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dc.contributor.authorRuddock, S.
dc.contributor.authorHyde, C.
dc.contributor.authorPiek, Jan
dc.contributor.authorSugden, D.
dc.contributor.authorMorris, Susan
dc.contributor.authorWilson, P.
dc.identifier.citationRuddock, S. and Hyde, C. and Piek, J. and Sugden, D. and Morris, S. and Wilson, P. 2014. Executive Systems Constrain the Flexibility of Online Control in Children During Goal-Directed Reaching. Developmental Neuropsychology. 39 (1): pp. 51-68.

We examined the influence of inhibitory load on online motor control in children. A sample of 129 school children was tested: younger, mid-age, and older children. Online control was assessed using a double-step perturbation paradigm across three trail types: non-jump, jump, and anti-jump. Results show that mid-aged children were able to implement online adjustments to jump trials as quickly as older children, but their performance on anti-jump trials regressed toward younger children. This suggests that rapid unfolding of executive systems during middle childhood may constrain the flexibility with which online control can be implemented, particularly when inhibitory demands are imposed.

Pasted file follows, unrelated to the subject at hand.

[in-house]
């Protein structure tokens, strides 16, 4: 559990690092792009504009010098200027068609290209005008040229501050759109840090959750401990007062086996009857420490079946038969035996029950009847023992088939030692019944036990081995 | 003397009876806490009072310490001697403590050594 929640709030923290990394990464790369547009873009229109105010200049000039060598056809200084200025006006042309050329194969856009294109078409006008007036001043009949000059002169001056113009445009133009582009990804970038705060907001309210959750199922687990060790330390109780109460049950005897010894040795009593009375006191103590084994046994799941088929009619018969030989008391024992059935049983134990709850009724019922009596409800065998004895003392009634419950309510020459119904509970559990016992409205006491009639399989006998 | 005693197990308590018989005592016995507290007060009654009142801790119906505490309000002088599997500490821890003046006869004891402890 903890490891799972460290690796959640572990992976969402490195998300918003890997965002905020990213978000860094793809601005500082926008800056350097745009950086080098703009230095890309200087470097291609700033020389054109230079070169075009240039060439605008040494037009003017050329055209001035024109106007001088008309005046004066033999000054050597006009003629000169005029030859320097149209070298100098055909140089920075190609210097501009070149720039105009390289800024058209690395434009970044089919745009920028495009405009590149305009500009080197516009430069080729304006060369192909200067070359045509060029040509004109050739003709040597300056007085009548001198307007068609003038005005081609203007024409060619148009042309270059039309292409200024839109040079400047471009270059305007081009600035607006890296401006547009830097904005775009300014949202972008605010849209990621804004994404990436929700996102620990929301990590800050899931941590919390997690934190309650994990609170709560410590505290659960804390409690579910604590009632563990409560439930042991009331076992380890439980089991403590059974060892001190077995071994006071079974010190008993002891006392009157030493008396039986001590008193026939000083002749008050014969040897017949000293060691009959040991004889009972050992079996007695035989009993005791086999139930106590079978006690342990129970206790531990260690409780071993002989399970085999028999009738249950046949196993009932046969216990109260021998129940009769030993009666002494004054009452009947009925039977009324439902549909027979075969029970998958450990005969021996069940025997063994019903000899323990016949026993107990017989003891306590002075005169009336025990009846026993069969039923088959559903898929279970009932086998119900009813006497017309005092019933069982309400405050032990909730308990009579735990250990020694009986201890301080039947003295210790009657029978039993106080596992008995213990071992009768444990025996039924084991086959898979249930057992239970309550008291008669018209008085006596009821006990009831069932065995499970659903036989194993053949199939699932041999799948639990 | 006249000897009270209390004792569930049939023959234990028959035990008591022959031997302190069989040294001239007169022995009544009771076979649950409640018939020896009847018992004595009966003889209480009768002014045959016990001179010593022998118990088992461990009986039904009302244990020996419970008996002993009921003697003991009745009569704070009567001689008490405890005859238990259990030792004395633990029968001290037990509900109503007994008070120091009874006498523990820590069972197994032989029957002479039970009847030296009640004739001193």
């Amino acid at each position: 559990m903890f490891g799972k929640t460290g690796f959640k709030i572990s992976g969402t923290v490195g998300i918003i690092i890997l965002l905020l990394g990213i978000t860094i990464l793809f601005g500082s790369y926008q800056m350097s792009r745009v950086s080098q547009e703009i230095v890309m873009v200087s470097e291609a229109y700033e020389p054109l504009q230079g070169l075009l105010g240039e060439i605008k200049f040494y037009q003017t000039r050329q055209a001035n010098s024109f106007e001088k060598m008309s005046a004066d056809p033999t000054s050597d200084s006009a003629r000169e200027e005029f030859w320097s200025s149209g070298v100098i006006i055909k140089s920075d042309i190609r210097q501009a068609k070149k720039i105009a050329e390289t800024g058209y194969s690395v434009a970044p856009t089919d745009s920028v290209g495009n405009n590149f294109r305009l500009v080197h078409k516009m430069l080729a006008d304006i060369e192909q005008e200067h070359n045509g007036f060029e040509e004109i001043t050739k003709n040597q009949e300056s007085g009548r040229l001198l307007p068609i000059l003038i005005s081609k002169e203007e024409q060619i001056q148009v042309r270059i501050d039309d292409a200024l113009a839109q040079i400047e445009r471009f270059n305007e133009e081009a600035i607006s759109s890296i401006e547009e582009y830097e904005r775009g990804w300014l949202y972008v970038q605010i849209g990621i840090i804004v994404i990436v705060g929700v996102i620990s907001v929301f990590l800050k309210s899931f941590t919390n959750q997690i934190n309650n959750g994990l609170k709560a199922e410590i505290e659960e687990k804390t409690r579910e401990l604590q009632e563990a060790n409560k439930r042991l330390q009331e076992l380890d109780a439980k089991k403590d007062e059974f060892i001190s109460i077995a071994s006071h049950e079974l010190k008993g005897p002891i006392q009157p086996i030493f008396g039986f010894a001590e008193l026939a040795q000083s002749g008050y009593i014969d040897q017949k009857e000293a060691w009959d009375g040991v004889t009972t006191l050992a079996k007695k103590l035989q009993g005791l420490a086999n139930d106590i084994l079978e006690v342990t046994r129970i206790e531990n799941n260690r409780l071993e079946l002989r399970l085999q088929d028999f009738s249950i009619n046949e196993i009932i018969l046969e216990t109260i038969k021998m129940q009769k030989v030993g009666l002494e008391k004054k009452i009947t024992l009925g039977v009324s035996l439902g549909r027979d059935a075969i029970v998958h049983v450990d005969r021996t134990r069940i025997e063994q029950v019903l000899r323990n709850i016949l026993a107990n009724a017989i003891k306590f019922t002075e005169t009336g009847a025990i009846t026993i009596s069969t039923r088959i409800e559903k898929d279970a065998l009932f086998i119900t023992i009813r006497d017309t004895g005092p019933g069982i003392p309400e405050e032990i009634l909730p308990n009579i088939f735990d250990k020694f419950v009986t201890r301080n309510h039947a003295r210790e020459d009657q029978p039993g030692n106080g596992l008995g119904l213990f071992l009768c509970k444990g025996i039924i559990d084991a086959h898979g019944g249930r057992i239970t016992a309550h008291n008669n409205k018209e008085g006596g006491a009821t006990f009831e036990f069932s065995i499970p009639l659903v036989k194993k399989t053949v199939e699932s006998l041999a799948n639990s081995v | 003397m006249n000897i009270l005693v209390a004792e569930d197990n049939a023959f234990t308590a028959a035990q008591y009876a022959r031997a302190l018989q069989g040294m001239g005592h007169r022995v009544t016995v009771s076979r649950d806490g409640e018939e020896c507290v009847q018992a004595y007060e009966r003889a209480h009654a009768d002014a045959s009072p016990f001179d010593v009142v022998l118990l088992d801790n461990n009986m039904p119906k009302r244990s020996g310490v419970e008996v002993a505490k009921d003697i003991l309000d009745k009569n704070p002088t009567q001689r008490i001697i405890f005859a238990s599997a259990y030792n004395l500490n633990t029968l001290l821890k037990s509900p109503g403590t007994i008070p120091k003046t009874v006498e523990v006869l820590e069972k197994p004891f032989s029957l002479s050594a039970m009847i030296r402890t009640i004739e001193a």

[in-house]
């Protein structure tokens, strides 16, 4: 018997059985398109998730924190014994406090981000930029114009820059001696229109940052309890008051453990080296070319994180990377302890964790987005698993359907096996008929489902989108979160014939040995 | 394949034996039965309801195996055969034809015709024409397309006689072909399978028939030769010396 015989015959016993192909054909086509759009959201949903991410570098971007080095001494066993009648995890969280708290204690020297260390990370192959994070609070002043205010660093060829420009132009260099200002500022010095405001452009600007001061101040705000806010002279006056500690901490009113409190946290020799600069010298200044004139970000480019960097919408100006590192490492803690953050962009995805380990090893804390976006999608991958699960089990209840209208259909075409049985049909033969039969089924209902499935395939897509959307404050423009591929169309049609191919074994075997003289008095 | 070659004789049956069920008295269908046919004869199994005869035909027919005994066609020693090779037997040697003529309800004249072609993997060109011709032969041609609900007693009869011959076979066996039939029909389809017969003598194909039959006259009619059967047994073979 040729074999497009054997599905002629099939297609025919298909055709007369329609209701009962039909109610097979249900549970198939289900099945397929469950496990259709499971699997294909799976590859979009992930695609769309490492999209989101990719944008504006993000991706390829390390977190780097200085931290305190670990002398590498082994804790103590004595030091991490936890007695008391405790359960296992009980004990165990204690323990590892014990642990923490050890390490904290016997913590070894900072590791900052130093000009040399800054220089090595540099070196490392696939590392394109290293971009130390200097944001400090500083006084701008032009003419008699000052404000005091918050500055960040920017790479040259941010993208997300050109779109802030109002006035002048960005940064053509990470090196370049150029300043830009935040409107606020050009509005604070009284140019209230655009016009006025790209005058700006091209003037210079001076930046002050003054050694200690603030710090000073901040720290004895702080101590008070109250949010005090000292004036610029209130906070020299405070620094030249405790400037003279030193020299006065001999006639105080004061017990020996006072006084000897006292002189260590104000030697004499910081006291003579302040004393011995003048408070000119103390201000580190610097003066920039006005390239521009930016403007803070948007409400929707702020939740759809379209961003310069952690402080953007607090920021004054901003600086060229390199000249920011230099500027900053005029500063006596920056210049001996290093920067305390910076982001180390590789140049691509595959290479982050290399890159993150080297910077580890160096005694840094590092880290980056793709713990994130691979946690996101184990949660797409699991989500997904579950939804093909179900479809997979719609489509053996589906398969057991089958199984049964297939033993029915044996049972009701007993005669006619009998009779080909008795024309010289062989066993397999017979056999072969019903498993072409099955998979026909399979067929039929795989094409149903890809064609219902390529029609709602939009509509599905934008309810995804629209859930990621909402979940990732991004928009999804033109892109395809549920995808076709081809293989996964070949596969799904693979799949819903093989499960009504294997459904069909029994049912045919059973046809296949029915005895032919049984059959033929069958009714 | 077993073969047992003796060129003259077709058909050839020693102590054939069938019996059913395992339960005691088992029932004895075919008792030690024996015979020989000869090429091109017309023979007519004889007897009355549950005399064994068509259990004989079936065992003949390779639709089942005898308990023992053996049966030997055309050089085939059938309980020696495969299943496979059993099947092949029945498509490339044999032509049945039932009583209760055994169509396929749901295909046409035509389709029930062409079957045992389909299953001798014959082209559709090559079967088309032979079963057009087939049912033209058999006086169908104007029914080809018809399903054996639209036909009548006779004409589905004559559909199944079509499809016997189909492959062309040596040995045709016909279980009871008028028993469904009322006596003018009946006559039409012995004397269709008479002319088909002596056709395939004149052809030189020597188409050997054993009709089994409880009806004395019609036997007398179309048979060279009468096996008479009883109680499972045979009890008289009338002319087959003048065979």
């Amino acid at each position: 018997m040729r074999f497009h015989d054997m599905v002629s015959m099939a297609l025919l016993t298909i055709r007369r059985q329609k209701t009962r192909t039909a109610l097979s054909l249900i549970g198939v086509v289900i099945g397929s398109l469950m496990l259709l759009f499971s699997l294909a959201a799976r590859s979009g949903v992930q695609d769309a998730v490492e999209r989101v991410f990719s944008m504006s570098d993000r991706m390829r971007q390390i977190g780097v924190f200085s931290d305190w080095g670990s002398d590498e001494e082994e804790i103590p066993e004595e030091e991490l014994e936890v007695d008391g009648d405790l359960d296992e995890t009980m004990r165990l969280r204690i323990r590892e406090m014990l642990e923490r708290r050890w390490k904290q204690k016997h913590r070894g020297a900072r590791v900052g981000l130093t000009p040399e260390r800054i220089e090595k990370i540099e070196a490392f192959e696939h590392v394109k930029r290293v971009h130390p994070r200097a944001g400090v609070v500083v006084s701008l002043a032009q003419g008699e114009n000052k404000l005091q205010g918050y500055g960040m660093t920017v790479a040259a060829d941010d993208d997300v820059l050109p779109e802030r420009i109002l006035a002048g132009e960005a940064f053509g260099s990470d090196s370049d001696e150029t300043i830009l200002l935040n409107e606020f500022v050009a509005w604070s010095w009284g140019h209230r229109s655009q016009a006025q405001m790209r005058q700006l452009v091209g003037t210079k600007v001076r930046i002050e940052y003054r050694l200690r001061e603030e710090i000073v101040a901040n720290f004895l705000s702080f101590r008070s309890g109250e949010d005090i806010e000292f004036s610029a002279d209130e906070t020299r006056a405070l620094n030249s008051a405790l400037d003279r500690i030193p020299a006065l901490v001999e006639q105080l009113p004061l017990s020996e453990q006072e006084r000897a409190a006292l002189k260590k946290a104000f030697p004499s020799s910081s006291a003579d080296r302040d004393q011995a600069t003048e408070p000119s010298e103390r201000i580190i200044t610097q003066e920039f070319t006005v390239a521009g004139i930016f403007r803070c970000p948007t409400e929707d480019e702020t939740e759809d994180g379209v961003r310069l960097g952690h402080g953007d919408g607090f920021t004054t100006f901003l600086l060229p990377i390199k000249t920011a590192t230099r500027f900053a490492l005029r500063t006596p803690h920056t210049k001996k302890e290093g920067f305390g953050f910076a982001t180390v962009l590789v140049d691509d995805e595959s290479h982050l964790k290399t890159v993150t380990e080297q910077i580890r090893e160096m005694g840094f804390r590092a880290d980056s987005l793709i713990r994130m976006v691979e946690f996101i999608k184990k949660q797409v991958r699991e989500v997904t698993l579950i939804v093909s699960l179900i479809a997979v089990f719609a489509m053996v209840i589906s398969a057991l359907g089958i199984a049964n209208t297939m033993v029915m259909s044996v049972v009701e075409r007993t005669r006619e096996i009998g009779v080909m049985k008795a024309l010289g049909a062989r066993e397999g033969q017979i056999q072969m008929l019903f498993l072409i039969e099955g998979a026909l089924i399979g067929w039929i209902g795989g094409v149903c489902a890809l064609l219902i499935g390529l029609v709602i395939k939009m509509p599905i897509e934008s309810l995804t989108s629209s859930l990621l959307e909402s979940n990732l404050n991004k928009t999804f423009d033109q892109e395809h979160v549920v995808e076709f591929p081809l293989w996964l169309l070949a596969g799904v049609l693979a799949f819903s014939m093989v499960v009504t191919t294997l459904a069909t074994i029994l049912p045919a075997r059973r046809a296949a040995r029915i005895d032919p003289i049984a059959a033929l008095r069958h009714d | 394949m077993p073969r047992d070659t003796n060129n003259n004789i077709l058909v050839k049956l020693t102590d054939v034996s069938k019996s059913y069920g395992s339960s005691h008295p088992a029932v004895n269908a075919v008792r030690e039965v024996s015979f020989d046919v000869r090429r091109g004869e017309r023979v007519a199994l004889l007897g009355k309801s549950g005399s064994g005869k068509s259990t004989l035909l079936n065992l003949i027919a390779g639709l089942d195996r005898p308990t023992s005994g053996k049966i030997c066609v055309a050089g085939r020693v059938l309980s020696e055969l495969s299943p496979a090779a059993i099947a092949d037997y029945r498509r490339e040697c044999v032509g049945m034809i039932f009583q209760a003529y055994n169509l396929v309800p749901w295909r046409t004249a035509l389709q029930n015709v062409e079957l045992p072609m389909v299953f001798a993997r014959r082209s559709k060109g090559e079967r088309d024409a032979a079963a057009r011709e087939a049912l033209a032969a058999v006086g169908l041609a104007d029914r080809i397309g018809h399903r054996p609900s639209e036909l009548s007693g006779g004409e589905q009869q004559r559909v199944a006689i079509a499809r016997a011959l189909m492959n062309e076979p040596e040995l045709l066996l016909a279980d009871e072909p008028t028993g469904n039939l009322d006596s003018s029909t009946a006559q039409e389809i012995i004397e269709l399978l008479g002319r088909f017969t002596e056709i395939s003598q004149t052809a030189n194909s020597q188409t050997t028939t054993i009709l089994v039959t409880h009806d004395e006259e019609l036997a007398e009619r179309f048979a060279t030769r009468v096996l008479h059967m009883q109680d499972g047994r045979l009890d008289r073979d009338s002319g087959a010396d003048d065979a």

dc.publisherPsychology Press
dc.titleExecutive Systems Constrain the Flexibility of Online Control in Children During Goal-Directed Reaching
dc.typeJournal Article
dcterms.source.titleDevelopmental Neuropsychology

This is an Author's Accepted Manuscript of an article published in the Developmental Neuropsychology, 2014, copyright Taylor & Francis, available online at: <a href=""></a>

curtin.accessStatusOpen access

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